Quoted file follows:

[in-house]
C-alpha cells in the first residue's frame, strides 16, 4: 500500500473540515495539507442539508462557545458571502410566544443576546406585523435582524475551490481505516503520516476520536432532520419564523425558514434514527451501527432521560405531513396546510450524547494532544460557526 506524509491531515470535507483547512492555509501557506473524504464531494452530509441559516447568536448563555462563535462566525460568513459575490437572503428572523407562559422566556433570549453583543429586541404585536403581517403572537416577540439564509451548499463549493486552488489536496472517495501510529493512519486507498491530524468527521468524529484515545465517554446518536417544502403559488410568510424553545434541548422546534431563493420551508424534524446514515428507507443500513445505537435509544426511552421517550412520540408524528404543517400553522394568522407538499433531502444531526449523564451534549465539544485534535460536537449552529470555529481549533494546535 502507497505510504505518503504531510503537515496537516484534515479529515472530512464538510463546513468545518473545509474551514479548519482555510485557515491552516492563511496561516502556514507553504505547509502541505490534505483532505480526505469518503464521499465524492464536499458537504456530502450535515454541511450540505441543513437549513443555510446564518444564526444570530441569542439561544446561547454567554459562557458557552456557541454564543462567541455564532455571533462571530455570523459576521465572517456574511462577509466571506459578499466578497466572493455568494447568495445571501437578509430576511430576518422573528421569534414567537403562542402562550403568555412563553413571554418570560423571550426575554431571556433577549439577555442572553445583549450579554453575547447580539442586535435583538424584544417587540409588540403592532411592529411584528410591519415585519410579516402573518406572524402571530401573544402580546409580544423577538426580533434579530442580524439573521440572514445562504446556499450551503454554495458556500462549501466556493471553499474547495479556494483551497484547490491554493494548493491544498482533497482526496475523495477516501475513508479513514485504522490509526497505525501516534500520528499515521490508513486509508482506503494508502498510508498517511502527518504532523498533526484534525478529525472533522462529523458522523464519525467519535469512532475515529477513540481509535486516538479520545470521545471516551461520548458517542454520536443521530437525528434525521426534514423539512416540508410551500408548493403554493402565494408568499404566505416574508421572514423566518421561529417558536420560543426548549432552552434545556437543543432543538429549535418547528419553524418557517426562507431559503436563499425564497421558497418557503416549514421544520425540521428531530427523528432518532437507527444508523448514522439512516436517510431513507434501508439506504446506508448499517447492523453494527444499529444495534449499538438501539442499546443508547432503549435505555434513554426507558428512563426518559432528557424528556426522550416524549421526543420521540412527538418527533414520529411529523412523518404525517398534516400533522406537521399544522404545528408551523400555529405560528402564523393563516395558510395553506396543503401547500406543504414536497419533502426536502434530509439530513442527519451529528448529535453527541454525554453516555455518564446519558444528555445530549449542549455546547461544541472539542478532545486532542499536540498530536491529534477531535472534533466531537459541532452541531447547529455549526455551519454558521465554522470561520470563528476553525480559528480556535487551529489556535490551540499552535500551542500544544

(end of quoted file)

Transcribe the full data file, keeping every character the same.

[in-house]
C-alpha cells in the first residue's frame, strides 16, 4: 500500500473540515495539507442539508462557545458571502410566544443576546406585523435582524475551490481505516503520516476520536432532520419564523425558514434514527451501527432521560405531513396546510450524547494532544460557526 506524509491531515470535507483547512492555509501557506473524504464531494452530509441559516447568536448563555462563535462566525460568513459575490437572503428572523407562559422566556433570549453583543429586541404585536403581517403572537416577540439564509451548499463549493486552488489536496472517495501510529493512519486507498491530524468527521468524529484515545465517554446518536417544502403559488410568510424553545434541548422546534431563493420551508424534524446514515428507507443500513445505537435509544426511552421517550412520540408524528404543517400553522394568522407538499433531502444531526449523564451534549465539544485534535460536537449552529470555529481549533494546535 502507497505510504505518503504531510503537515496537516484534515479529515472530512464538510463546513468545518473545509474551514479548519482555510485557515491552516492563511496561516502556514507553504505547509502541505490534505483532505480526505469518503464521499465524492464536499458537504456530502450535515454541511450540505441543513437549513443555510446564518444564526444570530441569542439561544446561547454567554459562557458557552456557541454564543462567541455564532455571533462571530455570523459576521465572517456574511462577509466571506459578499466578497466572493455568494447568495445571501437578509430576511430576518422573528421569534414567537403562542402562550403568555412563553413571554418570560423571550426575554431571556433577549439577555442572553445583549450579554453575547447580539442586535435583538424584544417587540409588540403592532411592529411584528410591519415585519410579516402573518406572524402571530401573544402580546409580544423577538426580533434579530442580524439573521440572514445562504446556499450551503454554495458556500462549501466556493471553499474547495479556494483551497484547490491554493494548493491544498482533497482526496475523495477516501475513508479513514485504522490509526497505525501516534500520528499515521490508513486509508482506503494508502498510508498517511502527518504532523498533526484534525478529525472533522462529523458522523464519525467519535469512532475515529477513540481509535486516538479520545470521545471516551461520548458517542454520536443521530437525528434525521426534514423539512416540508410551500408548493403554493402565494408568499404566505416574508421572514423566518421561529417558536420560543426548549432552552434545556437543543432543538429549535418547528419553524418557517426562507431559503436563499425564497421558497418557503416549514421544520425540521428531530427523528432518532437507527444508523448514522439512516436517510431513507434501508439506504446506508448499517447492523453494527444499529444495534449499538438501539442499546443508547432503549435505555434513554426507558428512563426518559432528557424528556426522550416524549421526543420521540412527538418527533414520529411529523412523518404525517398534516400533522406537521399544522404545528408551523400555529405560528402564523393563516395558510395553506396543503401547500406543504414536497419533502426536502434530509439530513442527519451529528448529535453527541454525554453516555455518564446519558444528555445530549449542549455546547461544541472539542478532545486532542499536540498530536491529534477531535472534533466531537459541532452541531447547529455549526455551519454558521465554522470561520470563528476553525480559528480556535487551529489556535490551540499552535500551542500544544